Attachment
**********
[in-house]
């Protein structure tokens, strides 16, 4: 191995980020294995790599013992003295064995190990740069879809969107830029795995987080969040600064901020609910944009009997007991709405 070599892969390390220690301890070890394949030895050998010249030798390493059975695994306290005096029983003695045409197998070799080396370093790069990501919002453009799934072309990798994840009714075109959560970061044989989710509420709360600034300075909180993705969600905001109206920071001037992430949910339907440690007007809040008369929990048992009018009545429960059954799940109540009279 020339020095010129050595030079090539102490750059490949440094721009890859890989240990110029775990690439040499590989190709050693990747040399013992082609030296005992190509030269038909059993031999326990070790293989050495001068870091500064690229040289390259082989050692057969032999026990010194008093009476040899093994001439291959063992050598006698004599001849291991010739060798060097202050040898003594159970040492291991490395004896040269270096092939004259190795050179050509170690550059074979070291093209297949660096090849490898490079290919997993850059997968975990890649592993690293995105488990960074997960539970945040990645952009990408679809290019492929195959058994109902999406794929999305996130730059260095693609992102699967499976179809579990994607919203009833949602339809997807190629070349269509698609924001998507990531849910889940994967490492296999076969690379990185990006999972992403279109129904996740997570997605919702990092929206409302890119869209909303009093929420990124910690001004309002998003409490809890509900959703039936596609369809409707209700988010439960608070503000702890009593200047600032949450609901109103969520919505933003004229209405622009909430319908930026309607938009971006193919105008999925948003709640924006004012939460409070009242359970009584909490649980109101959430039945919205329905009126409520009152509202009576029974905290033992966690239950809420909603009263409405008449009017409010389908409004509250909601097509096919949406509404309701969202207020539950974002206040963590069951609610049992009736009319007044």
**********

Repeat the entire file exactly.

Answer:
[in-house]
């Protein structure tokens, strides 16, 4: 191995980020294995790599013992003295064995190990740069879809969107830029795995987080969040600064901020609910944009009997007991709405 070599892969390390220690301890070890394949030895050998010249030798390493059975695994306290005096029983003695045409197998070799080396370093790069990501919002453009799934072309990798994840009714075109959560970061044989989710509420709360600034300075909180993705969600905001109206920071001037992430949910339907440690007007809040008369929990048992009018009545429960059954799940109540009279 020339020095010129050595030079090539102490750059490949440094721009890859890989240990110029775990690439040499590989190709050693990747040399013992082609030296005992190509030269038909059993031999326990070790293989050495001068870091500064690229040289390259082989050692057969032999026990010194008093009476040899093994001439291959063992050598006698004599001849291991010739060798060097202050040898003594159970040492291991490395004896040269270096092939004259190795050179050509170690550059074979070291093209297949660096090849490898490079290919997993850059997968975990890649592993690293995105488990960074997960539970945040990645952009990408679809290019492929195959058994109902999406794929999305996130730059260095693609992102699967499976179809579990994607919203009833949602339809997807190629070349269509698609924001998507990531849910889940994967490492296999076969690379990185990006999972992403279109129904996740997570997605919702990092929206409302890119869209909303009093929420990124910690001004309002998003409490809890509900959703039936596609369809409707209700988010439960608070503000702890009593200047600032949450609901109103969520919505933003004229209405622009909430319908930026309607938009971006193919105008999925948003709640924006004012939460409070009242359970009584909490649980109101959430039945919205329905009126409520009152509202009576029974905290033992966690239950809420909603009263409405008449009017409010389908409004509250909601097509096919949406509404309701969202207020539950974002206040963590069951609610049992009736009319007044």